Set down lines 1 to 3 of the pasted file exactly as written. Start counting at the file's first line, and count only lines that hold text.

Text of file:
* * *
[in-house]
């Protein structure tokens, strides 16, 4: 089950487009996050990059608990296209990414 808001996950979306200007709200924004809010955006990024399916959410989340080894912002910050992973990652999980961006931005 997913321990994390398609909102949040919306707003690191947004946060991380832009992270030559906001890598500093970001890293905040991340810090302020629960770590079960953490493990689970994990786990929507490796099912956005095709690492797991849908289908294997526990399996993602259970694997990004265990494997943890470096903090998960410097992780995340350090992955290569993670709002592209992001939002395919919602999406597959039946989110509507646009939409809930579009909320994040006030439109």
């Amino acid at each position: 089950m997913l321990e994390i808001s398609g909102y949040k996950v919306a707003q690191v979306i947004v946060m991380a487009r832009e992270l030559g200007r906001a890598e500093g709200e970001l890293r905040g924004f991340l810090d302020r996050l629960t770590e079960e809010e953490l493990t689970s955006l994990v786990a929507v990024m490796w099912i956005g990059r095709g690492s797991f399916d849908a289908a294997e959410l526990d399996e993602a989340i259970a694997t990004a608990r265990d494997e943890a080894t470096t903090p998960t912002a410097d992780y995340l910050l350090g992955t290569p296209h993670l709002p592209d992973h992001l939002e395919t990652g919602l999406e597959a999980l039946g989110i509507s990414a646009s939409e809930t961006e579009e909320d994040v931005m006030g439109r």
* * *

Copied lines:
[in-house]
């Protein structure tokens, strides 16, 4: 089950487009996050990059608990296209990414 808001996950979306200007709200924004809010955006990024399916959410989340080894912002910050992973990652999980961006931005 997913321990994390398609909102949040919306707003690191947004946060991380832009992270030559906001890598500093970001890293905040991340810090302020629960770590079960953490493990689970994990786990929507490796099912956005095709690492797991849908289908294997526990399996993602259970694997990004265990494997943890470096903090998960410097992780995340350090992955290569993670709002592209992001939002395919919602999406597959039946989110509507646009939409809930579009909320994040006030439109």
């Amino acid at each position: 089950m997913l321990e994390i808001s398609g909102y949040k996950v919306a707003q690191v979306i947004v946060m991380a487009r832009e992270l030559g200007r906001a890598e500093g709200e970001l890293r905040g924004f991340l810090d302020r996050l629960t770590e079960e809010e953490l493990t689970s955006l994990v786990a929507v990024m490796w099912i956005g990059r095709g690492s797991f399916d849908a289908a294997e959410l526990d399996e993602a989340i259970a694997t990004a608990r265990d494997e943890a080894t470096t903090p998960t912002a410097d992780y995340l910050l350090g992955t290569p296209h993670l709002p592209d992973h992001l939002e395919t990652g919602l999406e597959a999980l039946g989110i509507s990414a646009s939409e809930t961006e579009e909320d994040v931005m006030g439109r």